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Nicotine Replacement Therapy

Nicotine replacement therapy involves the use of products that provide low doses of nicotine but do not contain the toxins found in smoke. NRT doubles a smoker's chance of quitting smoking. Below is a current list of the seven medications approved by the FDA to assist people in quitting tobacco. Please consult with a doctor before starting any new medication. It is important to read all directions for these products. They must be used correctly in order to increase your success in quitting.

Nicotine Replacement Therapy 

Patch (Nicoderm, Nicoderm CQ) – Provides a specific dose of nicotine through the skin. User switches patches to lower doses over a few weeks period, eventually weaning off the patch. Several types and strengths are available.

Lozenges (Commit Lozenges) – Newest form of NRT. Available in two strengths. Used typically over a 12-week period, decreasing the number of lozenges used in a day over the 12 weeks.

Gum (Nicorette) – A fast acting NRT that delivers nicotine through the membrane of the mouth. A good alternative to the patch for people with sensitive skin. Available in two strengths. Usually used for one-three months but no more than six months.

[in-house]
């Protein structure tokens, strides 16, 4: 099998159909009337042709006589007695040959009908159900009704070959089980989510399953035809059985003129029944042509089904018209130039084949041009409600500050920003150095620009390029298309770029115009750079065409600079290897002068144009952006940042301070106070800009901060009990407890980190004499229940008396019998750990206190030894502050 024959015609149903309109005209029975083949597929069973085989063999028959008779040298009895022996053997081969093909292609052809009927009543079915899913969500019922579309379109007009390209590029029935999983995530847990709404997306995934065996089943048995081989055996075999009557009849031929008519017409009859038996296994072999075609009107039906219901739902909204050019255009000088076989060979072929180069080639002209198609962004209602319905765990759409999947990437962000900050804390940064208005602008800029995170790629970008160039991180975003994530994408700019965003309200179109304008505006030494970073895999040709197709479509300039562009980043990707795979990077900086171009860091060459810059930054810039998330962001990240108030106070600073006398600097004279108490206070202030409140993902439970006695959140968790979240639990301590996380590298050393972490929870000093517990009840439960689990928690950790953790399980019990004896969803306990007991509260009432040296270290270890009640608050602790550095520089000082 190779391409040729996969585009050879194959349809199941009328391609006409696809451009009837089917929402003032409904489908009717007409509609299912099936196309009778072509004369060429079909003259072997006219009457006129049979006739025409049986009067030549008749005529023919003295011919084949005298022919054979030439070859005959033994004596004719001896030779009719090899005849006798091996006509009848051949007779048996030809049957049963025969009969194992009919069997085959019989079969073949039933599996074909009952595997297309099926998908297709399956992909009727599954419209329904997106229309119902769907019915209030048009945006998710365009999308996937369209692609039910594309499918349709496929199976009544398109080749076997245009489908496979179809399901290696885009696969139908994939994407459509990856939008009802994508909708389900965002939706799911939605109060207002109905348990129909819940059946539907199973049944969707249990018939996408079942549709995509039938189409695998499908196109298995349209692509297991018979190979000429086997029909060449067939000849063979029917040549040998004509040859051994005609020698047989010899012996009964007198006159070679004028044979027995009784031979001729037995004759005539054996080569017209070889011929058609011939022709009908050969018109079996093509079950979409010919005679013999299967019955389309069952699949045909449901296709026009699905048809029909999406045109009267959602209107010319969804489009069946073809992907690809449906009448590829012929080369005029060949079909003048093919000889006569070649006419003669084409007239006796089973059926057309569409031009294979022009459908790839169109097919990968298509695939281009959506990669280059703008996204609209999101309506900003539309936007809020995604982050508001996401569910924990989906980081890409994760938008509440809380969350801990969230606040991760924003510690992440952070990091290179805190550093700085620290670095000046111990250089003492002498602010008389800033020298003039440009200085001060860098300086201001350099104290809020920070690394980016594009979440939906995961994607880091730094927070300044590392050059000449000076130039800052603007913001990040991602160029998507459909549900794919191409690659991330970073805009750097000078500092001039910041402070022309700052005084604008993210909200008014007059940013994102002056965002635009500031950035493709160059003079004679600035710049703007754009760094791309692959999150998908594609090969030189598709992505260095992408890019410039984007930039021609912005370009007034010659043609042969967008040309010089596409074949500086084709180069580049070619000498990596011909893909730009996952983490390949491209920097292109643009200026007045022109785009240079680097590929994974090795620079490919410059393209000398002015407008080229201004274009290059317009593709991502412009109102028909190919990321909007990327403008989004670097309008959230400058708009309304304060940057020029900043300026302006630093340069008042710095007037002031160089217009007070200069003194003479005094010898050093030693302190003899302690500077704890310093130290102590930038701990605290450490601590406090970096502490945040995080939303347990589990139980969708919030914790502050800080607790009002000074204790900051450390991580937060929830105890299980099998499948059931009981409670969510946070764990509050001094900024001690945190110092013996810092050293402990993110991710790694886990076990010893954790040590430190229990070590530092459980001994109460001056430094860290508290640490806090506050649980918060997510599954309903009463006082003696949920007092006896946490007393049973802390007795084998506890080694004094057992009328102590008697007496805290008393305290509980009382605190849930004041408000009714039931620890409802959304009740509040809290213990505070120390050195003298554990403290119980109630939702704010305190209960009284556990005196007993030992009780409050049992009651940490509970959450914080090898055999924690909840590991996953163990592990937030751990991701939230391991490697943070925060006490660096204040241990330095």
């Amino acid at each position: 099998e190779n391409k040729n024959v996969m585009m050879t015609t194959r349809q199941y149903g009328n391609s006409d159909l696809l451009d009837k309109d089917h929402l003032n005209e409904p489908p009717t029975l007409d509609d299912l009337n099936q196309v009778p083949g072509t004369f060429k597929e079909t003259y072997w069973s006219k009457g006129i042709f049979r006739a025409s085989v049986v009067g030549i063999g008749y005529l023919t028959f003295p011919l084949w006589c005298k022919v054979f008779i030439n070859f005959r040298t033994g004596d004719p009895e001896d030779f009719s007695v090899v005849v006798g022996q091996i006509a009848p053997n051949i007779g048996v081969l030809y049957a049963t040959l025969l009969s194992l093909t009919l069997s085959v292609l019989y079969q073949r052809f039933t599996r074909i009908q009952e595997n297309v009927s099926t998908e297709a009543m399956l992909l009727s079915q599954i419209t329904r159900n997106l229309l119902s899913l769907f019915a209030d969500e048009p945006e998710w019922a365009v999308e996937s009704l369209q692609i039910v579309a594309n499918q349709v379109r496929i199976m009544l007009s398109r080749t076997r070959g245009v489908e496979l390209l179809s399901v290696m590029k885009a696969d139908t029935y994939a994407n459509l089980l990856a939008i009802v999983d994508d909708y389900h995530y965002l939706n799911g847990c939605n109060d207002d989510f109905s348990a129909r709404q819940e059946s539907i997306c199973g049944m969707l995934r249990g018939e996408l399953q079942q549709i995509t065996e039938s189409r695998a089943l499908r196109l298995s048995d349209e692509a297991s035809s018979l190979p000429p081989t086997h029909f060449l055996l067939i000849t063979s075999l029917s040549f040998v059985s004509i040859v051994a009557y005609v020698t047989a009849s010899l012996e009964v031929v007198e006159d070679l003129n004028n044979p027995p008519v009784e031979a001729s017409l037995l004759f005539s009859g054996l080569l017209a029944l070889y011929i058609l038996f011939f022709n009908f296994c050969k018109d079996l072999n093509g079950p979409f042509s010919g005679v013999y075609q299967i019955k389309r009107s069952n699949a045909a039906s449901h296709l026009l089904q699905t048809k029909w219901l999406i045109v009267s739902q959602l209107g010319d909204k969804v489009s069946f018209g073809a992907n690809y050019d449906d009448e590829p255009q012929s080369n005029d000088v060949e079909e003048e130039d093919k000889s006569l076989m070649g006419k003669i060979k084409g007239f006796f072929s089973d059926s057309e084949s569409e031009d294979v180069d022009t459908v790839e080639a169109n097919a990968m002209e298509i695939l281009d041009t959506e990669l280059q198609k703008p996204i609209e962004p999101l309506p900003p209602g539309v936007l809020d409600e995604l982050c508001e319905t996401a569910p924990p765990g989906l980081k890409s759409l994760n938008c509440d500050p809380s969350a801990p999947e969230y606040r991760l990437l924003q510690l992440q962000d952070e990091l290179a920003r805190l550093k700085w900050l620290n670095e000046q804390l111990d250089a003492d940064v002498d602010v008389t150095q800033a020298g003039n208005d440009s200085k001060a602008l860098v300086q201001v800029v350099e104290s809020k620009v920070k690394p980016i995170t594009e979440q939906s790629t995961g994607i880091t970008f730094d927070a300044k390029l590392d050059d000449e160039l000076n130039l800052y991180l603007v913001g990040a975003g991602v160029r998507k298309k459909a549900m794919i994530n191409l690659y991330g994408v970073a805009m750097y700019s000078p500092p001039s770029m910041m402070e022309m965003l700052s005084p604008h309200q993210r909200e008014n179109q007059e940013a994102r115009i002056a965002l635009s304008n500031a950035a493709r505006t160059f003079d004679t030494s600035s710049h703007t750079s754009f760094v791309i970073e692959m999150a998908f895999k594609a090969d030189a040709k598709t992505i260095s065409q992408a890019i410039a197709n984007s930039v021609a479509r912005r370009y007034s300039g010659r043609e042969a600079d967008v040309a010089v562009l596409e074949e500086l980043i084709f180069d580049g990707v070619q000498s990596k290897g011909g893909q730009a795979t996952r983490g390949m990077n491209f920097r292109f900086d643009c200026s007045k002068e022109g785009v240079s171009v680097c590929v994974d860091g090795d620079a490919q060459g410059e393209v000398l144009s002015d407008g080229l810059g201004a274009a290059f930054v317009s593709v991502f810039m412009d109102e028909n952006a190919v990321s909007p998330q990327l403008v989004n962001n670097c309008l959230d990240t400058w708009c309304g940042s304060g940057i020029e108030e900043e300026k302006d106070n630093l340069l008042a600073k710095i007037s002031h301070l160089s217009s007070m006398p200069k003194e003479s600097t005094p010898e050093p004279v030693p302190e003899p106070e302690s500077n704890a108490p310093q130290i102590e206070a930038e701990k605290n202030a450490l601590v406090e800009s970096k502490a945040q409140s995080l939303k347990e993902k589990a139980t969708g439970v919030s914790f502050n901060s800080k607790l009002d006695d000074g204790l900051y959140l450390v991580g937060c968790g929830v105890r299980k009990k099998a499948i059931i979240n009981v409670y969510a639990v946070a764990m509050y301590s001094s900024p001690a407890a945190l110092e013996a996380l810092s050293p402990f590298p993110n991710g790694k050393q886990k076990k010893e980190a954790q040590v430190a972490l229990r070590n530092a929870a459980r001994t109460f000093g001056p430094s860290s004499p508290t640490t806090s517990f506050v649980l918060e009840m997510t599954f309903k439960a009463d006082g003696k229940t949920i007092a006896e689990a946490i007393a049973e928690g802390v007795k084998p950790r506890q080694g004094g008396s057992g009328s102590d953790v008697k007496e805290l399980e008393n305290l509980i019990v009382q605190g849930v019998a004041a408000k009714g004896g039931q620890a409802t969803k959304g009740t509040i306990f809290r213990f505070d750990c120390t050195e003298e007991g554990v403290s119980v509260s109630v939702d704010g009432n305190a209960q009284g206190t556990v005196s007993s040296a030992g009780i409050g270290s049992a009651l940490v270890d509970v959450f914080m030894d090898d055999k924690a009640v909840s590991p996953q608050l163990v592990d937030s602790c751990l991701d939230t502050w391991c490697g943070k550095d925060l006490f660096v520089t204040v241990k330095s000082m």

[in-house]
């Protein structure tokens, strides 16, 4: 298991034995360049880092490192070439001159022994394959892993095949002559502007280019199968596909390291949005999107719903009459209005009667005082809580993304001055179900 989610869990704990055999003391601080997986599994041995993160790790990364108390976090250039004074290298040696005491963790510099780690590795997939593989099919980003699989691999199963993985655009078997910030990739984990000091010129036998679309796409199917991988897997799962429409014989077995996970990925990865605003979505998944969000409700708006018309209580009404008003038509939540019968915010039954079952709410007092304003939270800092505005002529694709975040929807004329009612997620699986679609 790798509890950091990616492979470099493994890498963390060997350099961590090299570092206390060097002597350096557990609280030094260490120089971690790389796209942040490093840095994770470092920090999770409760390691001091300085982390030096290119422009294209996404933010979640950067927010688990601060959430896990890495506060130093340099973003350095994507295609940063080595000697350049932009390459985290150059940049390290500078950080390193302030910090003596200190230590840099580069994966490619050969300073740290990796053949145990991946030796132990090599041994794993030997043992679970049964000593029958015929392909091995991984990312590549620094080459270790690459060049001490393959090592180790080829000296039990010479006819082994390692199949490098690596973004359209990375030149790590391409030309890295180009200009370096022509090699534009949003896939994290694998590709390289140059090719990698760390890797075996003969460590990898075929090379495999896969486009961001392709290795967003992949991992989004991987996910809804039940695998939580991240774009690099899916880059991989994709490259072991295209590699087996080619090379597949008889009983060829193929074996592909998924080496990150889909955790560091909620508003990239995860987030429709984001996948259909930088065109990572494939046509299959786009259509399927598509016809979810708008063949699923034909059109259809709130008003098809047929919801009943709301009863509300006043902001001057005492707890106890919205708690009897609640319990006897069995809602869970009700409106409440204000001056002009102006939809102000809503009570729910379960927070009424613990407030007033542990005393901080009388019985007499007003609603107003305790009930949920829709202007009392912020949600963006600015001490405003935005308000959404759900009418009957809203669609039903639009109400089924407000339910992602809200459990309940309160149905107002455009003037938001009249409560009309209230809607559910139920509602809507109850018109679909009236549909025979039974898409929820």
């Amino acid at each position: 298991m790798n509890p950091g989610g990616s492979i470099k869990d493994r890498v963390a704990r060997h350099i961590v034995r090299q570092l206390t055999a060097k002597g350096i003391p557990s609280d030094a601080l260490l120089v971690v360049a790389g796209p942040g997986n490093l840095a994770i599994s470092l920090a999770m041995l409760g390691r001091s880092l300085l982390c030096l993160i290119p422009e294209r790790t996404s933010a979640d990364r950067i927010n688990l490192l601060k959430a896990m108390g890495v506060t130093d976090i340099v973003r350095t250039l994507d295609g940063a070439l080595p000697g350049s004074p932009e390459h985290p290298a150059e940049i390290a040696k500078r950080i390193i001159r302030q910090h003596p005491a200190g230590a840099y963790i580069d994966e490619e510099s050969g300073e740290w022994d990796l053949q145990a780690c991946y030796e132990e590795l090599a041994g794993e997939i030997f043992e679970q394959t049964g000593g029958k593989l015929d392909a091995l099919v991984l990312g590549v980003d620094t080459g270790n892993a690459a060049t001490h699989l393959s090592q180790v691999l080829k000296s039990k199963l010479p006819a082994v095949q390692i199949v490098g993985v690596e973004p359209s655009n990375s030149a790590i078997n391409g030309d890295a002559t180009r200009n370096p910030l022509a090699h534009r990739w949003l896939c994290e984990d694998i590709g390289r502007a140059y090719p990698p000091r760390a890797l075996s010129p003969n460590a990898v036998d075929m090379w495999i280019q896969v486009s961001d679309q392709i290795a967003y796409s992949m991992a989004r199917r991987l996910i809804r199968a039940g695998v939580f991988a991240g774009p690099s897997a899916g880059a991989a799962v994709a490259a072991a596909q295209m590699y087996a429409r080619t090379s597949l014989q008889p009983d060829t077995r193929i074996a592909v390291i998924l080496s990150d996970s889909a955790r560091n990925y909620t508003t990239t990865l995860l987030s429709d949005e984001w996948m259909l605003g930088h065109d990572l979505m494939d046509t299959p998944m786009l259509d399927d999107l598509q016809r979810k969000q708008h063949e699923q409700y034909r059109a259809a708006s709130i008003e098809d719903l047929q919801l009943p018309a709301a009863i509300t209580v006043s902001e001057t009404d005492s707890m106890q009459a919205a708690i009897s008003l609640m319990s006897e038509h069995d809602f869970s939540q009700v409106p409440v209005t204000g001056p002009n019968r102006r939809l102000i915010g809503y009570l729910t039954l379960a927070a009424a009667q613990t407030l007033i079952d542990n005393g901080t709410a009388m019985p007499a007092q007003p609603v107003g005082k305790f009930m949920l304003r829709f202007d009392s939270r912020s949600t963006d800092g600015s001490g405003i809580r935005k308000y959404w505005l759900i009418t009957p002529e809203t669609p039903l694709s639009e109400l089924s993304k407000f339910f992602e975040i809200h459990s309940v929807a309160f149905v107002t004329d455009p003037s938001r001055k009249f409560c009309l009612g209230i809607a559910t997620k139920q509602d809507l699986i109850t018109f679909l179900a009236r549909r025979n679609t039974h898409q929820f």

Quitting Tobacco Medication

Varenicline (Chantix) - A medication that helps people quit smoking by blocking the nicotine receptors in the brain, thereby reducing the withdrawal symptoms and decreasing the pleasure derived from smoking.

Bupropion (Wellbutrin, Zyban) - An extended release antidepressant that helps reduce the symptoms of nicotine withdrawal. It is often used in conjunction with nicotine replacement therapies. For more information on Bupropion from the National Institutes of Health, click here.

Nicotine Inhaler – Delivers nicotine to the mouth by puffing on the inhaler. Many who have used it feel it is the closest alternative to a cigarette. Can be the most expensive of the NRTs.

Nasal Spray – Provides immediate relief to withdrawal symptoms by delivering nicotine through the nose into the bloodstream. Easy to use. Typically prescribed for three months but no longer than six months.

Many insurance companies provide coverage for quit tobacco programs & medications.  Check with your individual provider.  Medicaid recipients call 888-367-6557 to check your plan coverage.

For more information on Nicotine Replacement therapies and other medications, click here.

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The Barbara Ann Karmanos Cancer Center is accredited by The Joint Commission.
If members of the public have any quality-of-care or safety concerns, they may notify The Joint Commission at 630-792-5800.